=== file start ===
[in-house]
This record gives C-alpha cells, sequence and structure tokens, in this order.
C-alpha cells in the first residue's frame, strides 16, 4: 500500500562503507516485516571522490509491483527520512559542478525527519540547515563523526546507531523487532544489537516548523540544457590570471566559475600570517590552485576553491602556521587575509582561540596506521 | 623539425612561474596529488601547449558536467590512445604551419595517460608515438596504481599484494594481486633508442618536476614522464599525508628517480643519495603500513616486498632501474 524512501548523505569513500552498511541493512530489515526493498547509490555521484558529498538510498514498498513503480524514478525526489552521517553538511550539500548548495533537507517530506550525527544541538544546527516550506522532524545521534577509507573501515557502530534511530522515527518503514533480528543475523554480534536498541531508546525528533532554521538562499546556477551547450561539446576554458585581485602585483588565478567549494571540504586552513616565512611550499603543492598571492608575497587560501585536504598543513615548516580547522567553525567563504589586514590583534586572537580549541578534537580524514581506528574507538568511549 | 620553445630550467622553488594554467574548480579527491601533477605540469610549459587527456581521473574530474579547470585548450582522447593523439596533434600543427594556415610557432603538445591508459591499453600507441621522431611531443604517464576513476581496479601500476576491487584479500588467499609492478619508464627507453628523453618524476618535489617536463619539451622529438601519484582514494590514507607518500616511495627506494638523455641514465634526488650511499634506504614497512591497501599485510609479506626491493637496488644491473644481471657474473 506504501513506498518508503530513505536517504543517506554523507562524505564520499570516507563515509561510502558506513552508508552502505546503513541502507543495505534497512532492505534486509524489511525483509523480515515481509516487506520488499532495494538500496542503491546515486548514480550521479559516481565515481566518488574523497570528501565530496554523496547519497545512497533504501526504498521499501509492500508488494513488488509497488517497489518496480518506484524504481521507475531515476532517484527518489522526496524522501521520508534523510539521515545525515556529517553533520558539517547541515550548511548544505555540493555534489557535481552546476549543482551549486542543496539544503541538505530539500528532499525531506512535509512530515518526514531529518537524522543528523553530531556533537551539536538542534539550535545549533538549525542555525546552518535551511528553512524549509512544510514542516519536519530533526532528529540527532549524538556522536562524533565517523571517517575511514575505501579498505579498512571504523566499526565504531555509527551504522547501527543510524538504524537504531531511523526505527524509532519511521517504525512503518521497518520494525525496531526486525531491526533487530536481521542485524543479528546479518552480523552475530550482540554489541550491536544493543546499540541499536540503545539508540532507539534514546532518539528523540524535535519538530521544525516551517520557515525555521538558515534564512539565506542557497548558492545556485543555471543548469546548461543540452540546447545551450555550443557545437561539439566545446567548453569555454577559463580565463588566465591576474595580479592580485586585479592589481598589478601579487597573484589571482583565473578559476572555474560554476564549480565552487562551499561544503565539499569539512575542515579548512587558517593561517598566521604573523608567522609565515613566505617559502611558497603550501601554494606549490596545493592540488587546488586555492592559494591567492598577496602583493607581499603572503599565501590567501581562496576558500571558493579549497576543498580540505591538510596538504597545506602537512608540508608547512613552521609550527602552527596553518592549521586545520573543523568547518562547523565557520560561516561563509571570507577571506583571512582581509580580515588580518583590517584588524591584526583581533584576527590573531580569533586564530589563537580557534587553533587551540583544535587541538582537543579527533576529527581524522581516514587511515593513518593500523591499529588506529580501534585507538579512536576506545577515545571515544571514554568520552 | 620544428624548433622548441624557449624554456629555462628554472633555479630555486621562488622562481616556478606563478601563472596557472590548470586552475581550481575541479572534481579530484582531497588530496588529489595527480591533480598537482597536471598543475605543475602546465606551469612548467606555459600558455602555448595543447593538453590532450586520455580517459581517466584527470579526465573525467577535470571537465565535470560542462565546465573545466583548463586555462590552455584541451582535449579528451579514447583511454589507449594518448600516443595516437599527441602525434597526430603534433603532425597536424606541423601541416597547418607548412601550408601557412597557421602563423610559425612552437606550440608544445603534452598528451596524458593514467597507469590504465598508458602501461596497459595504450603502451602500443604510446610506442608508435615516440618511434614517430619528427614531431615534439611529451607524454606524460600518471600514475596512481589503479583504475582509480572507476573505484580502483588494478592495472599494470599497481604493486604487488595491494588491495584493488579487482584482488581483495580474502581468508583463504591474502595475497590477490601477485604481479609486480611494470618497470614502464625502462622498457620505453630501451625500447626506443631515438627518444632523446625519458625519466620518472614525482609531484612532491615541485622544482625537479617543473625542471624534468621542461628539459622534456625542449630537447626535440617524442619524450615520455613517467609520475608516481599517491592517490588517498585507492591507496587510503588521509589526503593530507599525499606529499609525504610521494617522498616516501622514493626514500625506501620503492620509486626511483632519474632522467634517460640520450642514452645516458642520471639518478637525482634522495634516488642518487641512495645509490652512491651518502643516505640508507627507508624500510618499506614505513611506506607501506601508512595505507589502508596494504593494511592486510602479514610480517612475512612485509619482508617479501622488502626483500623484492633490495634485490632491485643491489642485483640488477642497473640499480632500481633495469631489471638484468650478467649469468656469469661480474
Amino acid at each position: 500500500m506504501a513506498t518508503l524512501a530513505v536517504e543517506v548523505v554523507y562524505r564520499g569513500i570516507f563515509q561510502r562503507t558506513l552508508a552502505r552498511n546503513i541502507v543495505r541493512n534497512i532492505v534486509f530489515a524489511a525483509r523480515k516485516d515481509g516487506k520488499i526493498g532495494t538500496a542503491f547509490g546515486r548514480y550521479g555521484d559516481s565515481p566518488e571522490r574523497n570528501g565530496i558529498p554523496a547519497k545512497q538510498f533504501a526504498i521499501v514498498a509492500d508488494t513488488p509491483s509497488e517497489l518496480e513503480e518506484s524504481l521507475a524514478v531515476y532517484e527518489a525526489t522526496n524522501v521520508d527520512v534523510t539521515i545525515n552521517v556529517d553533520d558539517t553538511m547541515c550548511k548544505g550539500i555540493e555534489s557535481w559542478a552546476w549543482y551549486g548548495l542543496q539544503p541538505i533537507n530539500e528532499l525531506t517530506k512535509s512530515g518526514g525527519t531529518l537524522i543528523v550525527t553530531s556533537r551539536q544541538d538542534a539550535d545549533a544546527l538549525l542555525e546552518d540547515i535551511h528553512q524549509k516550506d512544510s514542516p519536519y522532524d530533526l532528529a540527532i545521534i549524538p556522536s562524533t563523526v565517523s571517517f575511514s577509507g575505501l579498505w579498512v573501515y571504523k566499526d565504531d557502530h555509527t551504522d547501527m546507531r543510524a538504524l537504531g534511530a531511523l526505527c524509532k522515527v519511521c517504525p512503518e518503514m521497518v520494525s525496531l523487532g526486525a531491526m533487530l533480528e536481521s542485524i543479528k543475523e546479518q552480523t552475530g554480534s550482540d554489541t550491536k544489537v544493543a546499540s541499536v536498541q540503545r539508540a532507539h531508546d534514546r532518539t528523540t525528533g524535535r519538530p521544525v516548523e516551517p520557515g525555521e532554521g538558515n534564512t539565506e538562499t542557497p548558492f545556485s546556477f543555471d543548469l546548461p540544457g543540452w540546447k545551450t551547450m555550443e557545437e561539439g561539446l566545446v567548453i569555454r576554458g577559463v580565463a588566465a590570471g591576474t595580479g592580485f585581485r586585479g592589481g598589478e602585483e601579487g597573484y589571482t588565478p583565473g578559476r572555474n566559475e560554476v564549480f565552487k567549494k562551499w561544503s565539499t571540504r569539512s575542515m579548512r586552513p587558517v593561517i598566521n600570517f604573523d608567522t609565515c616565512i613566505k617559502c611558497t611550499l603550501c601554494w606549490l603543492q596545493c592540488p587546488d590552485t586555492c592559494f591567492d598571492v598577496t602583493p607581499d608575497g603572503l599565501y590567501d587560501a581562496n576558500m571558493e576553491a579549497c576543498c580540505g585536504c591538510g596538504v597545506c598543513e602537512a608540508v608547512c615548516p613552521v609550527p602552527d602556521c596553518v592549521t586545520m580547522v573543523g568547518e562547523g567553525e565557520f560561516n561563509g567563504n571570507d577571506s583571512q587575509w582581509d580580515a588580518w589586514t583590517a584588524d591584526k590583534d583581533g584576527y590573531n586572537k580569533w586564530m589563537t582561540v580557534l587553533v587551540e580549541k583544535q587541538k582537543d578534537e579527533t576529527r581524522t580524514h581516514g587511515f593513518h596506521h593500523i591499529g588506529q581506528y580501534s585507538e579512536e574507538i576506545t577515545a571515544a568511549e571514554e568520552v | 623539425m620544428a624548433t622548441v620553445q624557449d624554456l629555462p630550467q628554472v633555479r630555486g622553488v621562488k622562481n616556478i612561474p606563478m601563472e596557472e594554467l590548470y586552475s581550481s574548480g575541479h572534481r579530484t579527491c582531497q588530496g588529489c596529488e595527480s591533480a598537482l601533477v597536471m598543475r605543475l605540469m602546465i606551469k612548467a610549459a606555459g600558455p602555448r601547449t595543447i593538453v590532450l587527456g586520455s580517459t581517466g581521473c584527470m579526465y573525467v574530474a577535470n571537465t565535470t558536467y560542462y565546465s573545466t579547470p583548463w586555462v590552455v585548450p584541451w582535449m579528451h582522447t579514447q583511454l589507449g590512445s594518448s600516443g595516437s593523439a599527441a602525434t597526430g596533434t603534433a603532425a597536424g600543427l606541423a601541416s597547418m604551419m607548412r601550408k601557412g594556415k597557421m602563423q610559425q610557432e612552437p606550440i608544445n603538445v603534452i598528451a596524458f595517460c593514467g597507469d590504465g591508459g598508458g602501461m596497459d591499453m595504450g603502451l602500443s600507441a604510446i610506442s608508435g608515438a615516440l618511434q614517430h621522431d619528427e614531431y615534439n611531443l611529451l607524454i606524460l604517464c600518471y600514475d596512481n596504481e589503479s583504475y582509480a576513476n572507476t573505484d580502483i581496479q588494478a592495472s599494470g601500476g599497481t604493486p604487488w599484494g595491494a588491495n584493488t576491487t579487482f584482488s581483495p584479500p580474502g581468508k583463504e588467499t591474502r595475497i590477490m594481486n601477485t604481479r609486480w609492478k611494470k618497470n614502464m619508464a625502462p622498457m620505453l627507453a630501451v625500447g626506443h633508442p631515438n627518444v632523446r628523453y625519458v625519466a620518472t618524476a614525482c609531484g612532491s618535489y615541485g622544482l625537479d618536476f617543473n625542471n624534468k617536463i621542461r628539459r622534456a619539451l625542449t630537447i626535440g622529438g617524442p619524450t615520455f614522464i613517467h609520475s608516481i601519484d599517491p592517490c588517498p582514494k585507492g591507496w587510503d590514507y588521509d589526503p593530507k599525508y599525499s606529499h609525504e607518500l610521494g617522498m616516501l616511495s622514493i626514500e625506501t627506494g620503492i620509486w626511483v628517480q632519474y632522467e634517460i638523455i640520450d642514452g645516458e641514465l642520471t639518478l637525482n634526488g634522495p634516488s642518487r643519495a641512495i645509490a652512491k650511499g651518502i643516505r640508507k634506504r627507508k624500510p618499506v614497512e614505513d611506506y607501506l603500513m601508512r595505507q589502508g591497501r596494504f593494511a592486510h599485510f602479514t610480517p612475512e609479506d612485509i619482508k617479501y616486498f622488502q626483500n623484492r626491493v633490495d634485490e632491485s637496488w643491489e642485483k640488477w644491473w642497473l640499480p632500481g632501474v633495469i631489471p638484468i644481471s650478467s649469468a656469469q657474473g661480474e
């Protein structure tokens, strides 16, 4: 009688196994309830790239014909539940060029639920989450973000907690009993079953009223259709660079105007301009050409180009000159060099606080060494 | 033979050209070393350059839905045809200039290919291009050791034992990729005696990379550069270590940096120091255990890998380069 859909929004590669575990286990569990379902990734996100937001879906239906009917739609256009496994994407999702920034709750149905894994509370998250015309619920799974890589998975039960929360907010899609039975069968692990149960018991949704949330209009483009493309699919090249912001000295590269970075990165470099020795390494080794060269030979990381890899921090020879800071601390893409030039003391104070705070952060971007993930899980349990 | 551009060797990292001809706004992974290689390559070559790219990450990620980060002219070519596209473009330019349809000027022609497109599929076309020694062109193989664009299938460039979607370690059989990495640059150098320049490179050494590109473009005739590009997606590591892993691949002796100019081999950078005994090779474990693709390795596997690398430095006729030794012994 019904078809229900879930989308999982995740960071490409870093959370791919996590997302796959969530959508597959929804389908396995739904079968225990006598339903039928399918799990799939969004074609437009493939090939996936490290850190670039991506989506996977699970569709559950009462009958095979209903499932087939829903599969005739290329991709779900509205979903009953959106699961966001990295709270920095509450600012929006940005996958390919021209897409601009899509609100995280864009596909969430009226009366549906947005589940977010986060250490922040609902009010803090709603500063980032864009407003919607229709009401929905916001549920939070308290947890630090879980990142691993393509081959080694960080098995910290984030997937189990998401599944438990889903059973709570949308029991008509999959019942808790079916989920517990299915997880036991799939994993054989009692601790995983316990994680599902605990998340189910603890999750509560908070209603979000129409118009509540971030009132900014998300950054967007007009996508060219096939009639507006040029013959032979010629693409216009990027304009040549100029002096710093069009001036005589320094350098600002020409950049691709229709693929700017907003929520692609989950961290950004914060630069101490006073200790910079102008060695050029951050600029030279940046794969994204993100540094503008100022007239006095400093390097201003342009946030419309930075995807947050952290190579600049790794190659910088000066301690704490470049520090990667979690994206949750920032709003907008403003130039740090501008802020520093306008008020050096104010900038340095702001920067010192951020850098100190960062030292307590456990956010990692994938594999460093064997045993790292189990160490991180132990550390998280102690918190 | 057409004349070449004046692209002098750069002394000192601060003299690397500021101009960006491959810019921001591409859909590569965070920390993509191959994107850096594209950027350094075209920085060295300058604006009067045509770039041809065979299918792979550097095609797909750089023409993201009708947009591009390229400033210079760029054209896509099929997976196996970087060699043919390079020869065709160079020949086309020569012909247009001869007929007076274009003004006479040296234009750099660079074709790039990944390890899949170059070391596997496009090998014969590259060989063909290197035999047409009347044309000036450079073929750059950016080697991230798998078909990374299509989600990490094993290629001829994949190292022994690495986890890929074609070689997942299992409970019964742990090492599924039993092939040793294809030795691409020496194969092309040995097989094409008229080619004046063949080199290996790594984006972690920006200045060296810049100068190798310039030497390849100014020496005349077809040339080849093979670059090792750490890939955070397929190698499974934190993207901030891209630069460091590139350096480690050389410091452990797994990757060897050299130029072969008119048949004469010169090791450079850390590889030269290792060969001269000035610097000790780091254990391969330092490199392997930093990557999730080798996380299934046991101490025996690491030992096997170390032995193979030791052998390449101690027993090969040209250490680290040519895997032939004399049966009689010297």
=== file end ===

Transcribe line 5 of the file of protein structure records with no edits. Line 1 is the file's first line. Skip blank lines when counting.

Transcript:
């Protein structure tokens, strides 16, 4: 009688196994309830790239014909539940060029639920989450973000907690009993079953009223259709660079105007301009050409180009000159060099606080060494 | 033979050209070393350059839905045809200039290919291009050791034992990729005696990379550069270590940096120091255990890998380069 859909929004590669575990286990569990379902990734996100937001879906239906009917739609256009496994994407999702920034709750149905894994509370998250015309619920799974890589998975039960929360907010899609039975069968692990149960018991949704949330209009483009493309699919090249912001000295590269970075990165470099020795390494080794060269030979990381890899921090020879800071601390893409030039003391104070705070952060971007993930899980349990 | 551009060797990292001809706004992974290689390559070559790219990450990620980060002219070519596209473009330019349809000027022609497109599929076309020694062109193989664009299938460039979607370690059989990495640059150098320049490179050494590109473009005739590009997606590591892993691949002796100019081999950078005994090779474990693709390795596997690398430095006729030794012994 019904078809229900879930989308999982995740960071490409870093959370791919996590997302796959969530959508597959929804389908396995739904079968225990006598339903039928399918799990799939969004074609437009493939090939996936490290850190670039991506989506996977699970569709559950009462009958095979209903499932087939829903599969005739290329991709779900509205979903009953959106699961966001990295709270920095509450600012929006940005996958390919021209897409601009899509609100995280864009596909969430009226009366549906947005589940977010986060250490922040609902009010803090709603500063980032864009407003919607229709009401929905916001549920939070308290947890630090879980990142691993393509081959080694960080098995910290984030997937189990998401599944438990889903059973709570949308029991008509999959019942808790079916989920517990299915997880036991799939994993054989009692601790995983316990994680599902605990998340189910603890999750509560908070209603979000129409118009509540971030009132900014998300950054967007007009996508060219096939009639507006040029013959032979010629693409216009990027304009040549100029002096710093069009001036005589320094350098600002020409950049691709229709693929700017907003929520692609989950961290950004914060630069101490006073200790910079102008060695050029951050600029030279940046794969994204993100540094503008100022007239006095400093390097201003342009946030419309930075995807947050952290190579600049790794190659910088000066301690704490470049520090990667979690994206949750920032709003907008403003130039740090501008802020520093306008008020050096104010900038340095702001920067010192951020850098100190960062030292307590456990956010990692994938594999460093064997045993790292189990160490991180132990550390998280102690918190 | 057409004349070449004046692209002098750069002394000192601060003299690397500021101009960006491959810019921001591409859909590569965070920390993509191959994107850096594209950027350094075209920085060295300058604006009067045509770039041809065979299918792979550097095609797909750089023409993201009708947009591009390229400033210079760029054209896509099929997976196996970087060699043919390079020869065709160079020949086309020569012909247009001869007929007076274009003004006479040296234009750099660079074709790039990944390890899949170059070391596997496009090998014969590259060989063909290197035999047409009347044309000036450079073929750059950016080697991230798998078909990374299509989600990490094993290629001829994949190292022994690495986890890929074609070689997942299992409970019964742990090492599924039993092939040793294809030795691409020496194969092309040995097989094409008229080619004046063949080199290996790594984006972690920006200045060296810049100068190798310039030497390849100014020496005349077809040339080849093979670059090792750490890939955070397929190698499974934190993207901030891209630069460091590139350096480690050389410091452990797994990757060897050299130029072969008119048949004469010169090791450079850390590889030269290792060969001269000035610097000790780091254990391969330092490199392997930093990557999730080798996380299934046991101490025996690491030992096997170390032995193979030791052998390449101690027993090969040209250490680290040519895997032939004399049966009689010297």